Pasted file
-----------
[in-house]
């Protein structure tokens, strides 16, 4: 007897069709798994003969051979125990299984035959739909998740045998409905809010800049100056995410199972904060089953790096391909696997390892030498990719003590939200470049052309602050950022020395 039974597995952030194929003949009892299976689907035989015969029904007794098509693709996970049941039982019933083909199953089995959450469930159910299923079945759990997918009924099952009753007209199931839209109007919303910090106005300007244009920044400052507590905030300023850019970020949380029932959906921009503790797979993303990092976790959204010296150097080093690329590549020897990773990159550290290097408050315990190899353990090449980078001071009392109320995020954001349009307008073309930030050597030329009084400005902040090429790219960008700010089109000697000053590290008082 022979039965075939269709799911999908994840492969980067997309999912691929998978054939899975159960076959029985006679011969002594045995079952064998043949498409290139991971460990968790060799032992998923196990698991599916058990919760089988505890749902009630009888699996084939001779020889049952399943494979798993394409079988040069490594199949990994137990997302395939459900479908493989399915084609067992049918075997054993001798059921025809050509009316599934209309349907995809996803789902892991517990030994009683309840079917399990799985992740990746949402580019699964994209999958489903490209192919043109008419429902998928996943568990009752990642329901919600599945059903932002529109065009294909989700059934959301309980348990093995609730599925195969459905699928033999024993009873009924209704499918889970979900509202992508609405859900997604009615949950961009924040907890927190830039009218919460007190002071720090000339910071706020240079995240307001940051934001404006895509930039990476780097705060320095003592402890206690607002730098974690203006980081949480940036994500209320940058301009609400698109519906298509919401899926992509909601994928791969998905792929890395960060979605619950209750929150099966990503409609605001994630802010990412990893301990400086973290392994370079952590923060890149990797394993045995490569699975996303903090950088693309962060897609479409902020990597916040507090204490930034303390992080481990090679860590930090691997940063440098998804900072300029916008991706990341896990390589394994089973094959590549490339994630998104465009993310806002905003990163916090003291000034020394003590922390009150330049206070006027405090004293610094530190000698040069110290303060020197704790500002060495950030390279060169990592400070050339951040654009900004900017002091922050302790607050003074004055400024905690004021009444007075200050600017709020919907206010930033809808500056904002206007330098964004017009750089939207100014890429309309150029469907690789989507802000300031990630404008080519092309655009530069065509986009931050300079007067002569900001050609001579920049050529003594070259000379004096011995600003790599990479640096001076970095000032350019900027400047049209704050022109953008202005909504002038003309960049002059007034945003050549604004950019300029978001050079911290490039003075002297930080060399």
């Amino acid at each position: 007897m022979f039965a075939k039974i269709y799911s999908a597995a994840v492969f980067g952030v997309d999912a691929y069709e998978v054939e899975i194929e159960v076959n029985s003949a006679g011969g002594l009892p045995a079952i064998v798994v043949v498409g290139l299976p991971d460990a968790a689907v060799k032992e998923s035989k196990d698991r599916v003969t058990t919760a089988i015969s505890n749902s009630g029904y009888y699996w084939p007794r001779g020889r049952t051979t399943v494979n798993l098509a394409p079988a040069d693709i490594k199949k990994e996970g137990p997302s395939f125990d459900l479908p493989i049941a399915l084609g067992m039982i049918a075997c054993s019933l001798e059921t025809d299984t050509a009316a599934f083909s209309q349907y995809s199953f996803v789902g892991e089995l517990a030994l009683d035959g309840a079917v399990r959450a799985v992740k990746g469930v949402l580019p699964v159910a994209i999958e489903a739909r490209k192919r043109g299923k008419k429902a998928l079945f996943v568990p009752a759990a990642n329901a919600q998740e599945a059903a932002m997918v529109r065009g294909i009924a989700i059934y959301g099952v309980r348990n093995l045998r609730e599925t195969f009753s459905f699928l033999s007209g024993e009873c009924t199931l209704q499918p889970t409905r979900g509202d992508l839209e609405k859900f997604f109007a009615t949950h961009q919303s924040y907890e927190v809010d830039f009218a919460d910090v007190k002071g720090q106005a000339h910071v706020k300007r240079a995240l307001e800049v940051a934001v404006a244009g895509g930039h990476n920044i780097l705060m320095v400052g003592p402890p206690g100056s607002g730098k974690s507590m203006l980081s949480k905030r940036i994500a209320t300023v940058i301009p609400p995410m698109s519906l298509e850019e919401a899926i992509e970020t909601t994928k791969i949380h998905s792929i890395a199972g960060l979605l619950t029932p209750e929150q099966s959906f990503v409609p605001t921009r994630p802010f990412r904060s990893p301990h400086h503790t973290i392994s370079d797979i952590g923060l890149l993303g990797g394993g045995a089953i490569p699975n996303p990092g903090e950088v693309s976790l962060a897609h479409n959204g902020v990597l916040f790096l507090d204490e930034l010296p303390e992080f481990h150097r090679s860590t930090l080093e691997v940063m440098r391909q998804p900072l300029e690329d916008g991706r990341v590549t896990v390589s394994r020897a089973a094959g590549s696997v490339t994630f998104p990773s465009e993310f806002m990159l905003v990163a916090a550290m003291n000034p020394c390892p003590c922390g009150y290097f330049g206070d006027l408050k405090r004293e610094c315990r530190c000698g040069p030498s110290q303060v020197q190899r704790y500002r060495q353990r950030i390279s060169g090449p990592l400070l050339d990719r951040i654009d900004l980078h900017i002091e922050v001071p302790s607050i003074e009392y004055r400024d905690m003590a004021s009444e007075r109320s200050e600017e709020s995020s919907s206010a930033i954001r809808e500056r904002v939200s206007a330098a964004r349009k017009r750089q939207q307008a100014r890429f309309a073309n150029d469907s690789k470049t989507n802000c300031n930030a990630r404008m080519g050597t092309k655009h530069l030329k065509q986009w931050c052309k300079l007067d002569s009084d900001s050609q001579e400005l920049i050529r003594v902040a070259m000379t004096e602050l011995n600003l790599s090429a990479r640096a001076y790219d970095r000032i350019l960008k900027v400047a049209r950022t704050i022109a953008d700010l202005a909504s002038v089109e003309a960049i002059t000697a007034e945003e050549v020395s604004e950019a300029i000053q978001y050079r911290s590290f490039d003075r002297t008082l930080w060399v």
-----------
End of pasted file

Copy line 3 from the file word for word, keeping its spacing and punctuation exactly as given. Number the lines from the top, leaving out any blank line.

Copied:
């Amino acid at each position: 007897m022979f039965a075939k039974i269709y799911s999908a597995a994840v492969f980067g952030v997309d999912a691929y069709e998978v054939e899975i194929e159960v076959n029985s003949a006679g011969g002594l009892p045995a079952i064998v798994v043949v498409g290139l299976p991971d460990a968790a689907v060799k032992e998923s035989k196990d698991r599916v003969t058990t919760a089988i015969s505890n749902s009630g029904y009888y699996w084939p007794r001779g020889r049952t051979t399943v494979n798993l098509a394409p079988a040069d693709i490594k199949k990994e996970g137990p997302s395939f125990d459900l479908p493989i049941a399915l084609g067992m039982i049918a075997c054993s019933l001798e059921t025809d299984t050509a009316a599934f083909s209309q349907y995809s199953f996803v789902g892991e089995l517990a030994l009683d035959g309840a079917v399990r959450a799985v992740k990746g469930v949402l580019p699964v159910a994209i999958e489903a739909r490209k192919r043109g299923k008419k429902a998928l079945f996943v568990p009752a759990a990642n329901a919600q998740e599945a059903a932002m997918v529109r065009g294909i009924a989700i059934y959301g099952v309980r348990n093995l045998r609730e599925t195969f009753s459905f699928l033999s007209g024993e009873c009924t199931l209704q499918p889970t409905r979900g509202d992508l839209e609405k859900f997604f109007a009615t949950h961009q919303s924040y907890e927190v809010d830039f009218a919460d910090v007190k002071g720090q106005a000339h910071v706020k300007r240079a995240l307001e800049v940051a934001v404006a244009g895509g930039h990476n920044i780097l705060m320095v400052g003592p402890p206690g100056s607002g730098k974690s507590m203006l980081s949480k905030r940036i994500a209320t300023v940058i301009p609400p995410m698109s519906l298509e850019e919401a899926i992509e970020t909601t994928k791969i949380h998905s792929i890395a199972g960060l979605l619950t029932p209750e929150q099966s959906f990503v409609p605001t921009r994630p802010f990412r904060s990893p301990h400086h503790t973290i392994s370079d797979i952590g923060l890149l993303g990797g394993g045995a089953i490569p699975n996303p990092g903090e950088v693309s976790l962060a897609h479409n959204g902020v990597l916040f790096l507090d204490e930034l010296p303390e992080f481990h150097r090679s860590t930090l080093e691997v940063m440098r391909q998804p900072l300029e690329d916008g991706r990341v590549t896990v390589s394994r020897a089973a094959g590549s696997v490339t994630f998104p990773s465009e993310f806002m990159l905003v990163a916090a550290m003291n000034p020394c390892p003590c922390g009150y290097f330049g206070d006027l408050k405090r004293e610094c315990r530190c000698g040069p030498s110290q303060v020197q190899r704790y500002r060495q353990r950030i390279s060169g090449p990592l400070l050339d990719r951040i654009d900004l980078h900017i002091e922050v001071p302790s607050i003074e009392y004055r400024d905690m003590a004021s009444e007075r109320s200050e600017e709020s995020s919907s206010a930033i954001r809808e500056r904002v939200s206007a330098a964004r349009k017009r750089q939207q307008a100014r890429f309309a073309n150029d469907s690789k470049t989507n802000c300031n930030a990630r404008m080519g050597t092309k655009h530069l030329k065509q986009w931050c052309k300079l007067d002569s009084d900001s050609q001579e400005l920049i050529r003594v902040a070259m000379t004096e602050l011995n600003l790599s090429a990479r640096a001076y790219d970095r000032i350019l960008k900027v400047a049209r950022t704050i022109a953008d700010l202005a909504s002038v089109e003309a960049i002059t000697a007034e945003e050549v020395s604004e950019a300029i000053q978001y050079r911290s590290f490039d003075r002297t008082l930080w060399v």